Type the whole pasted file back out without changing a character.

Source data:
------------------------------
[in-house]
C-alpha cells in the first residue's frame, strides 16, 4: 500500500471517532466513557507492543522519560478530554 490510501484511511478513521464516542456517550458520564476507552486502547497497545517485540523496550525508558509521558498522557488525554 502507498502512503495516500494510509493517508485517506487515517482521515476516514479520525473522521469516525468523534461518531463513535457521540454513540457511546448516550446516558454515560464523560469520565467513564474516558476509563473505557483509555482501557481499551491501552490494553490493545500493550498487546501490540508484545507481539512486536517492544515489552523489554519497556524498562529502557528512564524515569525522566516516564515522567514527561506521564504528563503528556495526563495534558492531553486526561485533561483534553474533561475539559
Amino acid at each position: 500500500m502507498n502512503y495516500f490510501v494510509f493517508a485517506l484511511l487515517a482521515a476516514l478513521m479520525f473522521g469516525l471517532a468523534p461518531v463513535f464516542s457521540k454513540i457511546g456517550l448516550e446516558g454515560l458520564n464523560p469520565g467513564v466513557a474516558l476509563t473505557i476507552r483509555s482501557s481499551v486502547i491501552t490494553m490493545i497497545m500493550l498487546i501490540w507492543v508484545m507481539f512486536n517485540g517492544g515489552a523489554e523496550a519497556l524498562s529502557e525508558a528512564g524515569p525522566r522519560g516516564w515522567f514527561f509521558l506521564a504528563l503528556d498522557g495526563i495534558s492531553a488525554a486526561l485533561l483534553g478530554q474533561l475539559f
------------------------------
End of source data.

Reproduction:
[in-house]
C-alpha cells in the first residue's frame, strides 16, 4: 500500500471517532466513557507492543522519560478530554 490510501484511511478513521464516542456517550458520564476507552486502547497497545517485540523496550525508558509521558498522557488525554 502507498502512503495516500494510509493517508485517506487515517482521515476516514479520525473522521469516525468523534461518531463513535457521540454513540457511546448516550446516558454515560464523560469520565467513564474516558476509563473505557483509555482501557481499551491501552490494553490493545500493550498487546501490540508484545507481539512486536517492544515489552523489554519497556524498562529502557528512564524515569525522566516516564515522567514527561506521564504528563503528556495526563495534558492531553486526561485533561483534553474533561475539559
Amino acid at each position: 500500500m502507498n502512503y495516500f490510501v494510509f493517508a485517506l484511511l487515517a482521515a476516514l478513521m479520525f473522521g469516525l471517532a468523534p461518531v463513535f464516542s457521540k454513540i457511546g456517550l448516550e446516558g454515560l458520564n464523560p469520565g467513564v466513557a474516558l476509563t473505557i476507552r483509555s482501557s481499551v486502547i491501552t490494553m490493545i497497545m500493550l498487546i501490540w507492543v508484545m507481539f512486536n517485540g517492544g515489552a523489554e523496550a519497556l524498562s529502557e525508558a528512564g524515569p525522566r522519560g516516564w515522567f514527561f509521558l506521564a504528563l503528556d498522557g495526563i495534558s492531553a488525554a486526561l485533561l483534553g478530554q474533561l475539559f